This is where the bells started to ring for me—at first, far away, as if muffled within the belly of a fish under the sea, but then clearer and clearer: “No sign will be given to it except the sign of the prophet Jonah.”
Where does the ransom tax come from in this scene? From inside a fish.
I understood the “sign of Jonah” up to this point to be the time Jesus would spend in the tomb. Jonah was three days in the belly of a fish and Jesus was three days in the dark tomb. But now I think it is so much more than that! Jesus wasn’t being dismissive of the Pharisees who demanded a sign, because the sign of Jonah is the full gospel being revealed. The sign of Jonah is a huge revelation of what it is the God-Man does for the world!
Jonah was in rebellion against God. Rebellion against God is the best summary there is for our universal human condition. God wanted Jonah to go to Nineveh and warn them that the residents there were in sin and would face judgment unless they repented. God had called Jonah to a mission of mercy in order to bring salvation to the people in that city. And Jonah didn’t want to go. As he rebelled, refusing to go with the message, he was allowing those who were perishing to continue to perish. And he was OK with that. He himself wasn’t participating in or encouraging their sin, but he wasn’t willing to help them to life-saving repentance. In this case, his rebellion was somewhat passive. He would just let them die. How many of us know our own sin to be just like that? I’m “pretty good most of the time, but I am quietly, passively keeping my knowledge and joy to myself, letting the others find their own way to death or life.” (Do we hear the Spirit say, “Go therefore and make disciples… I am with you always…” — the very closing words of this gospel, so rich with the sign of Jonah?)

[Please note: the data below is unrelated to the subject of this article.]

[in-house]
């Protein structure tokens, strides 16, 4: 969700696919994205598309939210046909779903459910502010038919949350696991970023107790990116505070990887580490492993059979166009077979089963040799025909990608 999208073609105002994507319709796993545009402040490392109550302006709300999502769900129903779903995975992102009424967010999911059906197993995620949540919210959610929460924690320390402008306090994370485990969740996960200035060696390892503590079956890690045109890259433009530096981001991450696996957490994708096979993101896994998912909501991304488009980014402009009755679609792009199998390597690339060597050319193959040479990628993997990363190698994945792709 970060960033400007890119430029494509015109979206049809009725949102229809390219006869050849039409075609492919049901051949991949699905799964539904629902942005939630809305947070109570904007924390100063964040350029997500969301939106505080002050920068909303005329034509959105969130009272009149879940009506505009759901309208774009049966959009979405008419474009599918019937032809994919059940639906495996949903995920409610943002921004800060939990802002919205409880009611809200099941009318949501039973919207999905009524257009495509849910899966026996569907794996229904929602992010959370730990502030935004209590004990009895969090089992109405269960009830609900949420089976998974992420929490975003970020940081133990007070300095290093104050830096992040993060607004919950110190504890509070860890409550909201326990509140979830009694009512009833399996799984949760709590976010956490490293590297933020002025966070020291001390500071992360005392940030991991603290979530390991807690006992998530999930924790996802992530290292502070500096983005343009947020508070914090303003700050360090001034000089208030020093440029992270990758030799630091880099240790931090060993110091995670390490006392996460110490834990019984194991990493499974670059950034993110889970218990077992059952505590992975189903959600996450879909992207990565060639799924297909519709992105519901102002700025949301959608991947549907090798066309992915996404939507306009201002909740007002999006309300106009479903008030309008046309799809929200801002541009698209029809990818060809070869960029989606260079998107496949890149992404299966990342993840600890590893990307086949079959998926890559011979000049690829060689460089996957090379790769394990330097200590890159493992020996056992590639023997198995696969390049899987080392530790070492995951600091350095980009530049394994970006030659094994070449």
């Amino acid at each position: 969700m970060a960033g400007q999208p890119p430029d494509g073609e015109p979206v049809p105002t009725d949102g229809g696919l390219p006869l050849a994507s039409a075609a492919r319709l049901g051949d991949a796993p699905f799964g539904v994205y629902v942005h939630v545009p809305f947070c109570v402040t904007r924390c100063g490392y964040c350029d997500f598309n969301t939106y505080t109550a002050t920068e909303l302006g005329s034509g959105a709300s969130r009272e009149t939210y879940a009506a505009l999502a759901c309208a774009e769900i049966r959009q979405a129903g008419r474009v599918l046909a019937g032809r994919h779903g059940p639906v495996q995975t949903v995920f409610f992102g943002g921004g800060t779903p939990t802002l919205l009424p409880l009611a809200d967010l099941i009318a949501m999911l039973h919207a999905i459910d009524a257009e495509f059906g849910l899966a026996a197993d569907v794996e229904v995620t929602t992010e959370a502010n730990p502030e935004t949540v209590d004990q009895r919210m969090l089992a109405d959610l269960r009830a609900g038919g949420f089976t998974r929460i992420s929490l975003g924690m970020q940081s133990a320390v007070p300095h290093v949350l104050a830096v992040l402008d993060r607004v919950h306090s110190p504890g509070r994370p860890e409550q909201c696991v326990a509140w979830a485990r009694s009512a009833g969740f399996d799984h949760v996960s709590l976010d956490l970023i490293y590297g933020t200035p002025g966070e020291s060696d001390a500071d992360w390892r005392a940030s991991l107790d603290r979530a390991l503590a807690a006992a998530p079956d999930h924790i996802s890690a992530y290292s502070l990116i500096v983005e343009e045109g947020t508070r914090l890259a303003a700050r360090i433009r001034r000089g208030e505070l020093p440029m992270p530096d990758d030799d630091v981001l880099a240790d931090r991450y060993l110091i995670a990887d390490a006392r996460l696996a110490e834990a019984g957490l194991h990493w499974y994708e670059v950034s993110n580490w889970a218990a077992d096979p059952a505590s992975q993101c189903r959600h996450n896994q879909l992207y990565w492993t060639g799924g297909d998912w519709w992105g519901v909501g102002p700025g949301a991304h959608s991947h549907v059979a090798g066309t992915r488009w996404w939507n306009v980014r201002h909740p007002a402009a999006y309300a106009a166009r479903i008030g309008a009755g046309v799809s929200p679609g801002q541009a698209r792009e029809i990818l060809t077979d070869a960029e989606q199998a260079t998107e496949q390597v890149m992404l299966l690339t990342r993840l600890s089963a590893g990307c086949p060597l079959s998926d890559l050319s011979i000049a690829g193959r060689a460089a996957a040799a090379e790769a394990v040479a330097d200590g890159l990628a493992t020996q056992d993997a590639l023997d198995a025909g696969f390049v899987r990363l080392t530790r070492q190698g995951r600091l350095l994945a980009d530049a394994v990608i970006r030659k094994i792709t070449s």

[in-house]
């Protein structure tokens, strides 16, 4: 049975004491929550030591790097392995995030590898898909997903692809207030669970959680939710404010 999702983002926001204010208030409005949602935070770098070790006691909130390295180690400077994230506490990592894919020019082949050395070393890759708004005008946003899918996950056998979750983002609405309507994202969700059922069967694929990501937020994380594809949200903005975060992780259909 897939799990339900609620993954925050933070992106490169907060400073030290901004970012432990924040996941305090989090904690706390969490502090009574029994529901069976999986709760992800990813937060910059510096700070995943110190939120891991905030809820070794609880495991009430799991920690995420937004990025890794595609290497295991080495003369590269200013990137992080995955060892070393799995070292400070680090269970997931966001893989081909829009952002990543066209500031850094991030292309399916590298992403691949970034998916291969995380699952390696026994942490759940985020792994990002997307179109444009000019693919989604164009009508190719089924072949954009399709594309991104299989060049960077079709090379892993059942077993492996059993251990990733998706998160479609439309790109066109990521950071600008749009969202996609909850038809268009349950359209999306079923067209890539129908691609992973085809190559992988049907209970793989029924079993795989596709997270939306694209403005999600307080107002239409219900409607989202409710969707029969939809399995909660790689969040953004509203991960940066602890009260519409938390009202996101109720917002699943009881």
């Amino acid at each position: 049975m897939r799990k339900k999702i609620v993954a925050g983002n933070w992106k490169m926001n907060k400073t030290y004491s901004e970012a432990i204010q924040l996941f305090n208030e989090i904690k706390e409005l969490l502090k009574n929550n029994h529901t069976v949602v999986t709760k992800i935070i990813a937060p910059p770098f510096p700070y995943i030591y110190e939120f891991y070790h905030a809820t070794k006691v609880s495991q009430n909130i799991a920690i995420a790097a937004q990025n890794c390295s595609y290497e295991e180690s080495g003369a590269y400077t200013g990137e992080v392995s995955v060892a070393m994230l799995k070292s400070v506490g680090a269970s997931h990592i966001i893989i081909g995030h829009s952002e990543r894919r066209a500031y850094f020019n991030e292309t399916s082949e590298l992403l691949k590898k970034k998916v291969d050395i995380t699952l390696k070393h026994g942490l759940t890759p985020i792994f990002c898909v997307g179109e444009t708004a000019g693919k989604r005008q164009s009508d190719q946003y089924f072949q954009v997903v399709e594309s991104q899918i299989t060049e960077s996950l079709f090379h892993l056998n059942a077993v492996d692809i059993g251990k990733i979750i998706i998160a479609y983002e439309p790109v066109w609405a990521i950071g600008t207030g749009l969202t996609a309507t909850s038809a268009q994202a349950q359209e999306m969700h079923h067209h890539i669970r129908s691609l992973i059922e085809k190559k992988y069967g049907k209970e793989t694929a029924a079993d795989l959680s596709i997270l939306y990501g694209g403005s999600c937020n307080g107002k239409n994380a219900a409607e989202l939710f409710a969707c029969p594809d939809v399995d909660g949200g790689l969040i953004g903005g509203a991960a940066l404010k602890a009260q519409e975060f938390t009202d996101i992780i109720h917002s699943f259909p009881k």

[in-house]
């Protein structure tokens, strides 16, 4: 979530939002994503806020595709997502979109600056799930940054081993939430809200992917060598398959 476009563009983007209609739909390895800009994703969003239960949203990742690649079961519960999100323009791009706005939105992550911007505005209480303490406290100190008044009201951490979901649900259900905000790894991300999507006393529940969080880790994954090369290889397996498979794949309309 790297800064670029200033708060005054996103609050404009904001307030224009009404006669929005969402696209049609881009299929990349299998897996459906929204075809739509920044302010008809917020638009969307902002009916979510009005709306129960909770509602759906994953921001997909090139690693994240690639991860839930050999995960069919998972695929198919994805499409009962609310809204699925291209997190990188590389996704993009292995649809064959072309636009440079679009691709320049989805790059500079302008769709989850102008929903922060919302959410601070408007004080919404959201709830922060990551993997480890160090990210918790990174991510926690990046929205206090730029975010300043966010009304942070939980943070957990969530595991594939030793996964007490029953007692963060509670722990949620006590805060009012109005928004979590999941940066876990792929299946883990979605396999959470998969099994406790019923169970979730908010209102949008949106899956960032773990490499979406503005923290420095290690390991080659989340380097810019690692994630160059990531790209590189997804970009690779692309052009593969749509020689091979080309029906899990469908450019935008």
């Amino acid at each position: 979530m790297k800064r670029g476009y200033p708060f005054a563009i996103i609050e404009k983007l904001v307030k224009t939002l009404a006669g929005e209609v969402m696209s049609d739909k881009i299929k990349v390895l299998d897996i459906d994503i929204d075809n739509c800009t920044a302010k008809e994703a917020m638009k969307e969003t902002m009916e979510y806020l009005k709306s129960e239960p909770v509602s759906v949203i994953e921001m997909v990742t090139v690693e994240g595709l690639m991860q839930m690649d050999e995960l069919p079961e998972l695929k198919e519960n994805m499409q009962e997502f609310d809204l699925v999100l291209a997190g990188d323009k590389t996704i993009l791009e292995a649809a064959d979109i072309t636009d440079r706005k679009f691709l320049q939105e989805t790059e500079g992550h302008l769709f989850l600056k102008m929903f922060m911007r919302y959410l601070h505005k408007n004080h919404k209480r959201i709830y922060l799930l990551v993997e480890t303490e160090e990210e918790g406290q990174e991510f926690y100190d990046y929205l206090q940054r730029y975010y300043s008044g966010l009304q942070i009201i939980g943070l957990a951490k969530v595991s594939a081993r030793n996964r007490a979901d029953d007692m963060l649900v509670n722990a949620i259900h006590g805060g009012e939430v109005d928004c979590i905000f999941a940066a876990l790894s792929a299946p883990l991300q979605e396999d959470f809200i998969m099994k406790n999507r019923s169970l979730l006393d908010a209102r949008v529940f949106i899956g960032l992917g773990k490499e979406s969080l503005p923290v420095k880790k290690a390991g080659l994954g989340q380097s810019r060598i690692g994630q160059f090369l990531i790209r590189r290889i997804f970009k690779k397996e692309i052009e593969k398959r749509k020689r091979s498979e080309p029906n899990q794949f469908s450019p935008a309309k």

But Jonah didn’t stop there. He didn’t just sit at home saying, “Nope. I’m good. They’ll figure it out, God.” No, he ran away from God. He brought others into his disobedience, and brought chaos on them in the form of a storm that threatened their lives. While Nineveh was passively perishing because Jonah wouldn’t go talk to them, the crew of the boat he used to try to run away were actively perishing—until they threw him overboard.
As Jonah sank into the depths that should have meant death to him, a giant fish swallowed him up. Today, I saw this fish as God himself, thanks in large part to Father John’s Facebook post. But I saw more than that: God himself swallows up our rebellion. That’s what Jesus took, what Jesus became in Gethsemane right before he went to the Cross. He became our sin. He became our rebellion. They say you are what you eat. The idea carries over to Jonah and to Christ and to communion. The fish is now united with Jonah. The fish that is showing us what God will do in Christ.